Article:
Rambler's Top100



Compliance with requirements and standards such as those of the EU Bathing Water Directive (i).

No industrial or sewage related discharges may affect the beach area (i).

Local and/or regional emergency plans to cope with pollution accidents (i).


No algal or other vegetation may accumulate and be left to decay on the beach, except in areas designated for a specific use and as long as this does not constitute a nuisance (g).

The community must be in compliance with requirements for sewage treatment and effluent quality such as are contained in the EU Urban Waste Water Directive (g).


Prompt public warning if the beach or part thereof is expected to or has become grossly polluted or otherwise unsafe. Procedures for issuing public warnings in such cases must be covered by the emergency plan (i).

Information on natural sensitive areas in the coastal zone, including its flora and fauna must be publicly displayed and included in tourist information. The information must include advice on how to behave in such areas (i).


The beach operator undertakes:

- to publicly display on the beach updated information about bathing water quality in the form of a table or figure that can be easily understood.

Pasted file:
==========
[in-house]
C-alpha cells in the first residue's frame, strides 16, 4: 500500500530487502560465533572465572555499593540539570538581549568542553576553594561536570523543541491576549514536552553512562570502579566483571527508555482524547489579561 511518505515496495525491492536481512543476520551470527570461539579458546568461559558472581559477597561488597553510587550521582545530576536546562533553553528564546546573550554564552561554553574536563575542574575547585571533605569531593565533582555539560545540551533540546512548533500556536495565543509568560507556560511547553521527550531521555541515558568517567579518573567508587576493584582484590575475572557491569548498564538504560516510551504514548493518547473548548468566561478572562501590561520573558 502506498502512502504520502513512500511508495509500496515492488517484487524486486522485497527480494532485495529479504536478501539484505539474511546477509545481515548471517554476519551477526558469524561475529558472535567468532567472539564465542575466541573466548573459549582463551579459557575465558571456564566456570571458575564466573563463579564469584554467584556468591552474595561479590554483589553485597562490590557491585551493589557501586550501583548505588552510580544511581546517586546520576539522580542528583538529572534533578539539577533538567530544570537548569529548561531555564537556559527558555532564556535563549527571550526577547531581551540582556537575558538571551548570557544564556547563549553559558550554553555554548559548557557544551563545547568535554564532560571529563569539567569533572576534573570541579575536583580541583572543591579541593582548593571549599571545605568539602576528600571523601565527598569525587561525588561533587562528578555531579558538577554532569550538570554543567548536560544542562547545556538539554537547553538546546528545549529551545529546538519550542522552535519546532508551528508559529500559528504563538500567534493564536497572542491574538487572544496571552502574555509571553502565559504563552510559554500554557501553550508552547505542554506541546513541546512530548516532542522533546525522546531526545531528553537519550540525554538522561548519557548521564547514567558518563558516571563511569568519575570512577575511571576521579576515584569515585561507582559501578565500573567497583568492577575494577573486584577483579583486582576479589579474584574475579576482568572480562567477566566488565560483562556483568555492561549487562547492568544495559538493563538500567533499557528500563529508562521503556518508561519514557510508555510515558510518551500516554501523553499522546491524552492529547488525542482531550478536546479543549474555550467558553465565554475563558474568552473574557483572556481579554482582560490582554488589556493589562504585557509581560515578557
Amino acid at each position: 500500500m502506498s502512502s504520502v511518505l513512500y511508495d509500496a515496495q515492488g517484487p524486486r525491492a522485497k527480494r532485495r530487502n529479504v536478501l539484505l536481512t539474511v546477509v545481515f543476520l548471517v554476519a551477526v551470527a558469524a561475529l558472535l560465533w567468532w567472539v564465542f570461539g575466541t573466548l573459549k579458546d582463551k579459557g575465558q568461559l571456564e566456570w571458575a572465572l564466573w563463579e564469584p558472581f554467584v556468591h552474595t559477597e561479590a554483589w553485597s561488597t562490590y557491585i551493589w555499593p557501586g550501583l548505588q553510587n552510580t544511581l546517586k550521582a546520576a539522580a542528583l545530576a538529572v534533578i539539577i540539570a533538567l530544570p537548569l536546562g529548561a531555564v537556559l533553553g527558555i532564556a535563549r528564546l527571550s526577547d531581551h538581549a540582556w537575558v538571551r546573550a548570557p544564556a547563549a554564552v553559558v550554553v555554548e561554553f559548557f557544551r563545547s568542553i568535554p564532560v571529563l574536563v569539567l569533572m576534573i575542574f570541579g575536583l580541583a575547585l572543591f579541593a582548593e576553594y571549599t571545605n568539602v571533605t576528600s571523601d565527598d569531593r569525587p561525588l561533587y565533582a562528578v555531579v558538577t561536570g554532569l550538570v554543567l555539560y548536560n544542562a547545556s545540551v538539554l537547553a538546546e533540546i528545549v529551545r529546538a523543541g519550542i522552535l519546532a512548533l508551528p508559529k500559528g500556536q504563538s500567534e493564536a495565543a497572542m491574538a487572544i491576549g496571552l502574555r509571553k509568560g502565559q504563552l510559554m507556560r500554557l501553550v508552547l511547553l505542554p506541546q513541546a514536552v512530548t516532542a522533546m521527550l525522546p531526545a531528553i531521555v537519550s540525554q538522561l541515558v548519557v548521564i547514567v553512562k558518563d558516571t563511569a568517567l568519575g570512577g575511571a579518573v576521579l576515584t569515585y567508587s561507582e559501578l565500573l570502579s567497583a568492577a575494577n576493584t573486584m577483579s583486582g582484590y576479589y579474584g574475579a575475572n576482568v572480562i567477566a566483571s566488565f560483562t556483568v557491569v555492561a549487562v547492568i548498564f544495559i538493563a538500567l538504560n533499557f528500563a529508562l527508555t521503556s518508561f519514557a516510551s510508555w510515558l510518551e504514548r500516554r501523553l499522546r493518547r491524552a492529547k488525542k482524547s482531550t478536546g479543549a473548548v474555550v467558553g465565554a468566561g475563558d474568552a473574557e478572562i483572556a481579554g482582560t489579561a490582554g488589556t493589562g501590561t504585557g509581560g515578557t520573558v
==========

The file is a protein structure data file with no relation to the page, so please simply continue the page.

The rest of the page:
- to display as close to the Blue Flag as possible information about the Blue Flag, including the aspects covered by the Blue Flag and who is responsible at local and national level.
- to remove the Blue Flag if an imperative criteria is no longer fulfilled (i).

The local community and the beach operator should together be able to demonstrate that at least five environmental education activities are offered (i).

Laws governing beach use must be easily available to the public upon request, for example in tourist offices, the town hall or on the beach. Code of conduct for the beach area must be posted on the beach (i).

The local community has an Environmental Interpretation Centre or similar permanent public environmental education place dealing with the coastal environment. Such a centre may be a denoted a Blue Flag Centre if it as a place to obtain information about the Blue Flag and as a focal point for public environmental education activities about the coast and sea (g).


The local community must have a land-use and development plan for its coastal zone. This plan and the current activities of the community in the coastal zone must be in compliance with planning regulations and coastal zone protection regulations. If the community is very small it may be part of a larger regional plan (i).

Litter bins in adequate numbers, properly secured and regularly maintained and emptied. Adequate provision for refuse, algal matter and other pollutants collected at the beach. The waste collected at the beach must be disposed of in a licensed facility (i).

A daily beach clean during the bathing season when necessary (i).

On the beach there will be no:
- driving unless specifically authorised
- beach bike or car races
- dumping
- unauthorised camping